Jeff Gordon is far from losing his fire.
With the big 4-0 staring him down in 2011, the four-time champ, who once predicted he'd be retired by then, appears more determined than ever.
The catalyst? His teammate/buddy Jimmie Johnson.
Maybe Gordon never believed that anyone -- even the driver he proposed as his teammate at Hendrick Motorsports -- could crash his championship party.
Factor in Gordon's inability to break this 38-race losing streak and the fashion in which Johnson has been racing him of late and it's understandable how the driver of the No. 48 has ignited his ire.
And it happened in the closing laps at Talladega on Sunday. Just when Gordon thought it was safe to race on the same surface with Johnson, the shenanigans started again.
Gordon called Johnson's latest actions "disappointing." More than that, the original four-time was admittedly "pissed."
"We were going to drive by some cars and the No. 48 decided to change three lanes and keep me from going by him," Gordon said. "And that's just not cool when you've got cars going that much faster than you. So maybe he just didn't know it ... I don't think it was a very smart move. These cars sometimes get such a shove and sometimes you get so much momentum it's just more of a coincidence that it was him.
"But you turn the wheel left like that when a car is coming and somebody's going to have a problem. I did everything I could to keep from wrecking him. I did. I saw what he was doing and I (knew) I couldn't go underneath the yellow line to pass him so I did everything I could to check up but somebody was still pushing me and turned me and I actually got into him. But he's been testing my patience and it's about reached its boiling point."
Due to qualifying being rained out, Johnson started on the pole. He led seven times for a total of nine laps. Gordon led for the first time on Lap 68 and found the point three additional times for a total of four laps led -- including Lap 158 with just 30 laps remaining.
But when it came down to what should have been the final six laps of the race, Gordon contends that since Johnson had the slower car, he needed to get the hell out of his way.
"I was coming 10 miles an hour faster than anybody and the 48 is testing my patience, I can tell you that," Gordon added. "It takes a lot to make me mad and I am pissed right now. You know when a car is going that much faster. ... I don't know what it is with me and him right now but whatever."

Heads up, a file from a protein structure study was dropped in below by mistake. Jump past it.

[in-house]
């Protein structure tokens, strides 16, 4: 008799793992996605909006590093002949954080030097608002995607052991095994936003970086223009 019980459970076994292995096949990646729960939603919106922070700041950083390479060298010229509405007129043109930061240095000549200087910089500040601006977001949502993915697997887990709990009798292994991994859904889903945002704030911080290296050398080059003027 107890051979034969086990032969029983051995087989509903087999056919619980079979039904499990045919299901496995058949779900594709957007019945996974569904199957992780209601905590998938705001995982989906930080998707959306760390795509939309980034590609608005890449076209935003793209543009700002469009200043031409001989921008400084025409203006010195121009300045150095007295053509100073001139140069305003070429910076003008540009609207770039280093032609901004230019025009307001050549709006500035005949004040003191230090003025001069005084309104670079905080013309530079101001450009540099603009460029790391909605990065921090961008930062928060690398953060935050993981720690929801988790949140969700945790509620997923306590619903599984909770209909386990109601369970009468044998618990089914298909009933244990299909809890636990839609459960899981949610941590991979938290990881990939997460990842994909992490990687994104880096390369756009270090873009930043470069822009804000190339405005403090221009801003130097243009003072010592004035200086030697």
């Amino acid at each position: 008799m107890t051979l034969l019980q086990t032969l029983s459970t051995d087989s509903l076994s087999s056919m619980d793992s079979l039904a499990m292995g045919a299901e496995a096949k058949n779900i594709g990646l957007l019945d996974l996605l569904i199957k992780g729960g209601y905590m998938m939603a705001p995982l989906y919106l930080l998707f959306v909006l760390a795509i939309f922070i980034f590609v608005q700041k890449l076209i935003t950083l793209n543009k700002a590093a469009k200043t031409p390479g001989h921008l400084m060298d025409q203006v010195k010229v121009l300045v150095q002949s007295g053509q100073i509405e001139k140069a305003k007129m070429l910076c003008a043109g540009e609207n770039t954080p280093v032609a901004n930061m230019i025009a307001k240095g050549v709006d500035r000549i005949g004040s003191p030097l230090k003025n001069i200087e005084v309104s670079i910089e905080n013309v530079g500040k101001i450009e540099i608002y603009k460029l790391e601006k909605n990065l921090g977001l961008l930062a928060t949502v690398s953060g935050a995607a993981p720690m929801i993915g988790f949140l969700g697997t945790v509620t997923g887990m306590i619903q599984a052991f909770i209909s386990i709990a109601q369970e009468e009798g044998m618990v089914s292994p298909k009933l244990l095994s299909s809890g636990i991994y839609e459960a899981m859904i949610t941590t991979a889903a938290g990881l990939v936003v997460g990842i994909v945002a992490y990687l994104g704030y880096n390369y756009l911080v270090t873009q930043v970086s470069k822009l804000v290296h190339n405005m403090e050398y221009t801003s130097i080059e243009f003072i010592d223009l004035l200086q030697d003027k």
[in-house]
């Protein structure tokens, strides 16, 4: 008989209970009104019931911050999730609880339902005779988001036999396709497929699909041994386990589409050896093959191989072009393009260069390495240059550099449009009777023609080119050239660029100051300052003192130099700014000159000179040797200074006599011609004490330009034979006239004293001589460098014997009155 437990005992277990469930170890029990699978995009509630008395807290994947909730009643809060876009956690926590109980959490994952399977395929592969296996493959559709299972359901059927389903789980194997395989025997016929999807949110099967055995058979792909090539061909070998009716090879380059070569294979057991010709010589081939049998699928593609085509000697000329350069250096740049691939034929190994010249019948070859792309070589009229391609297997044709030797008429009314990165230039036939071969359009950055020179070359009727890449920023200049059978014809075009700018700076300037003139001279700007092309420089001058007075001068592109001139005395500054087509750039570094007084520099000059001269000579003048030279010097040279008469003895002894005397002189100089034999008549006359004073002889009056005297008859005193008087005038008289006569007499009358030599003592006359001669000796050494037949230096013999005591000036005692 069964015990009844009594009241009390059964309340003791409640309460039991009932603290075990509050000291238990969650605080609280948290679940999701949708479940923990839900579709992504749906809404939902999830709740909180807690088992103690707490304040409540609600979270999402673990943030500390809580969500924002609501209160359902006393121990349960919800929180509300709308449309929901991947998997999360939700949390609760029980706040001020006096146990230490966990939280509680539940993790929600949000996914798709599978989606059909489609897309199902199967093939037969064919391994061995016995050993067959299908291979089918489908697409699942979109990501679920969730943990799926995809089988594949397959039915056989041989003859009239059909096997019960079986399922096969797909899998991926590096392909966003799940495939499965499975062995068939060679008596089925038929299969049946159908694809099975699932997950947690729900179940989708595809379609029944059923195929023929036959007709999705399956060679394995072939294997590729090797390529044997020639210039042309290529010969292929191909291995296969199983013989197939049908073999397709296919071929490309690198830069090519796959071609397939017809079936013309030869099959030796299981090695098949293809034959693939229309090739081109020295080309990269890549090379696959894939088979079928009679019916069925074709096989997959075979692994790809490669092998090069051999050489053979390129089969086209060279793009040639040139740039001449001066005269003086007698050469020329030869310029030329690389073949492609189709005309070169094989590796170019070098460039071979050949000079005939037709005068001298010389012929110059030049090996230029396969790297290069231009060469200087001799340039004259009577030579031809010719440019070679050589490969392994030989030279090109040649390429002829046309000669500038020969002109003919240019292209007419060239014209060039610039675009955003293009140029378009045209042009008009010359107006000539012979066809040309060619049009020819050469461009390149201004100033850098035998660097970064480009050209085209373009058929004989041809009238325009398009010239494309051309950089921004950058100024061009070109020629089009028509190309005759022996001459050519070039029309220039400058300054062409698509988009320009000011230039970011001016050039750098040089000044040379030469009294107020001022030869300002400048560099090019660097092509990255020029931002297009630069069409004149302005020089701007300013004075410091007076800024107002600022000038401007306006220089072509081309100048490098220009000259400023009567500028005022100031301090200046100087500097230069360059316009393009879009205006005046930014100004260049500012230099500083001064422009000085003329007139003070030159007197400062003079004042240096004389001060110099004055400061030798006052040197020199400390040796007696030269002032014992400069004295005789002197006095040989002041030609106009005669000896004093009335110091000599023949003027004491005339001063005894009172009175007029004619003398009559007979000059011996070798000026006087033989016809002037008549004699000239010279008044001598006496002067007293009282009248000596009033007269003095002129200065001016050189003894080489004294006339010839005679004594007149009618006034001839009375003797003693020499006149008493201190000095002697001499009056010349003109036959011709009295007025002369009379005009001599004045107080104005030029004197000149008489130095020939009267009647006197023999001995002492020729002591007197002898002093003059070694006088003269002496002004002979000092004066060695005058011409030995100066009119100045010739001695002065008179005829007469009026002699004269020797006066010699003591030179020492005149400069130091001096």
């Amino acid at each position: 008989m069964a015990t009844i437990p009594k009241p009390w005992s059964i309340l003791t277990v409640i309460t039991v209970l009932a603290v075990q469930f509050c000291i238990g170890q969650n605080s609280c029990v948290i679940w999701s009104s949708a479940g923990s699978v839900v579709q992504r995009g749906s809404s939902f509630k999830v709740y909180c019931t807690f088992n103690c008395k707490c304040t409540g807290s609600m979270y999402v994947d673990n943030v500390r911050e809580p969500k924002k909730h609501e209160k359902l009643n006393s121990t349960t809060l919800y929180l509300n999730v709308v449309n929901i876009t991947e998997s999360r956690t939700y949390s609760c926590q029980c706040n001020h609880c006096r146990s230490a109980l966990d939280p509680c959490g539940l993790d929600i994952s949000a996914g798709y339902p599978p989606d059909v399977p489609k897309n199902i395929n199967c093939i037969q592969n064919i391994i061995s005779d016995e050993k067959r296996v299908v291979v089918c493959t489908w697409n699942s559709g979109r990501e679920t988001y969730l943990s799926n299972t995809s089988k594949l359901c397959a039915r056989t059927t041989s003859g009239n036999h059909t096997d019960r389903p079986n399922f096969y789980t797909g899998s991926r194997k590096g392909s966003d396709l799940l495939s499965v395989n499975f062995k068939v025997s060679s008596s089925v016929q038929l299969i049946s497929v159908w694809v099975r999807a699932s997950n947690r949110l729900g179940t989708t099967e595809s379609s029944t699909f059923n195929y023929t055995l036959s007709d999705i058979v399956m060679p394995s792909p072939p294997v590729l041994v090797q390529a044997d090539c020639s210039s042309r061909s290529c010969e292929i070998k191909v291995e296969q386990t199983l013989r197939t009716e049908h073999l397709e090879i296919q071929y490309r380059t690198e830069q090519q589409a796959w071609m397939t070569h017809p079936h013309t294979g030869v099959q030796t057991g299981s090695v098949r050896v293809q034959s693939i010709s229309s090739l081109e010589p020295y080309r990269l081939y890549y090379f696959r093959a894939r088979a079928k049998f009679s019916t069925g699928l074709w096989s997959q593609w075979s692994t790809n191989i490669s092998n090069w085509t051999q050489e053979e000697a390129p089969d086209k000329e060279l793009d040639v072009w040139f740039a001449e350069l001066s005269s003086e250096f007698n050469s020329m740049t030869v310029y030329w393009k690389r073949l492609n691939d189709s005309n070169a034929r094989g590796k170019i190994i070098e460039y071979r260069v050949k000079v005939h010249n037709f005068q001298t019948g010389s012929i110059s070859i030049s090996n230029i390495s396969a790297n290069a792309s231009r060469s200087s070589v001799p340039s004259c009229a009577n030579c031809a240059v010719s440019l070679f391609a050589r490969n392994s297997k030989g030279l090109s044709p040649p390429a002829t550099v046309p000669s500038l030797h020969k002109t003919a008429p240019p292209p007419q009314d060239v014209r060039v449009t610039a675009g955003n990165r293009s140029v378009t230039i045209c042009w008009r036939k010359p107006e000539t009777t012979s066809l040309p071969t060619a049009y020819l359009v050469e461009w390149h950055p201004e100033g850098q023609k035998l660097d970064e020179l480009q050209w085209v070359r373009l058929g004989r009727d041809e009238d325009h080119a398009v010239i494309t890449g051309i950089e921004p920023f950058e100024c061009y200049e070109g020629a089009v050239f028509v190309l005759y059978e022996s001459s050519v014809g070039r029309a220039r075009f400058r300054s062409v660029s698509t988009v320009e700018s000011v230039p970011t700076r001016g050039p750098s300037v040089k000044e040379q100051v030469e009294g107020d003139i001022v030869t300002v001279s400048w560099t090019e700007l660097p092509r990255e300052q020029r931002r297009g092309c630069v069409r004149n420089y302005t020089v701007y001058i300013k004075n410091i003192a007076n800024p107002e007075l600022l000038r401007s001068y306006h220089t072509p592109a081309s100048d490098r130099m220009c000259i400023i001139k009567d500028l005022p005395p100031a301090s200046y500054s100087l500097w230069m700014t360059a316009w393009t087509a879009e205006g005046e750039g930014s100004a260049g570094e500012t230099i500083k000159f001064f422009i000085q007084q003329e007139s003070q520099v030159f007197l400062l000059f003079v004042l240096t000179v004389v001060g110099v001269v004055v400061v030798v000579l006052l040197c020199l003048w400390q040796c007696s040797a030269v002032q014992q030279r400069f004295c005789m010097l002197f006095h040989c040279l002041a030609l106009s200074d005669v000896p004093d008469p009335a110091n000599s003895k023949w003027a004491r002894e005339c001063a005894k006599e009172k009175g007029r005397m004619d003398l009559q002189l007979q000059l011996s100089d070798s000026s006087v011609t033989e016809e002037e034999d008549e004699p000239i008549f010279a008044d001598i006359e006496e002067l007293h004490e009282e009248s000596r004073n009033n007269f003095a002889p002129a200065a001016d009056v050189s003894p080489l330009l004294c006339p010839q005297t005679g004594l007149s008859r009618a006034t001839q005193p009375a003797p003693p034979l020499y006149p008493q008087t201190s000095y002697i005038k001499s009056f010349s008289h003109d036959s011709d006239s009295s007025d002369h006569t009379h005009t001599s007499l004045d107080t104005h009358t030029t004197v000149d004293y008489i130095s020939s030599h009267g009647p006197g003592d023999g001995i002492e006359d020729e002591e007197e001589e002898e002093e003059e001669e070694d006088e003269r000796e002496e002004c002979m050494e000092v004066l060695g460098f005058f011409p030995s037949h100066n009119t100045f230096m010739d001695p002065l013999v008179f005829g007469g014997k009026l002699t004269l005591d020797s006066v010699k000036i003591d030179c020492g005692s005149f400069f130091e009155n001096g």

According to the Associated Press, Johnson later accepted blame for the incident.
"I misjudged the closing rate,'' Johnson told The Associated Press. ``We all make mistakes, I am no different.
"Certainly, that was my fault. I made the mistake there.''
Johnson added that he could understand there being frustration on Gordon's part, but didn't seem to feel there was any developing feud between the pair.
"There's no doubt after the fact that frustrations are high, the wreck just compounded it,'' Johnson told the AP. "I think he was speaking out of frustration.''
Frustration? This isn't the same Mr. Nice Guy that sat idly by at the pre-Homestead presser in 2007 defeated before the green flag fell on final race of the season as Johnson appeared poised for title number two. This is a champion that realizes his time is limited -- perhaps three more full seasons -- and wants to exact revenge not only for the actions of late but for the four titles that could have been his. Gordon needs to prove to his fans that he can indeed beat Johnson at his own game.
Gordon salvaged a 22nd-place finish on Sunday and is currently 10th in the point standings. Johnson wrecked after contact with Greg Biffle on Lap 195 and admits he "lost control" of his car. He was scored 31st and had his points lead cut by 82 points.
At Texas, Johnson's crew chief Chad Knaus, who once was Gordon's car chief and now competes against the No. 24 team despite sharing a building with the squad on the Hendrick Motorsports complex, said, "You want a couple of stallions out there. You don't want old mares."
It appears he got his wish. But will Knaus' tune change as the points diminish and tension rises in the 24/48 shop? Certainly, with NASCAR returning to short track competition this weekend at Richmond, tempers could certainly flare again.
As for Gordon's renewed drive, team owner Rick Hendrick says his veteran's attitude is nothing new.
"He's been that way all year," Hendrick said of Gordon. "He's not sick of Jimmie. He's just on the chip. He could of won three races already. He's just getting in his groove."
And for the ABJ (anybody but Johnson) fans, the time is now for Gordon to prove to his supporters and himself that he's just as good as he ever was and better than Jimmie Johnson.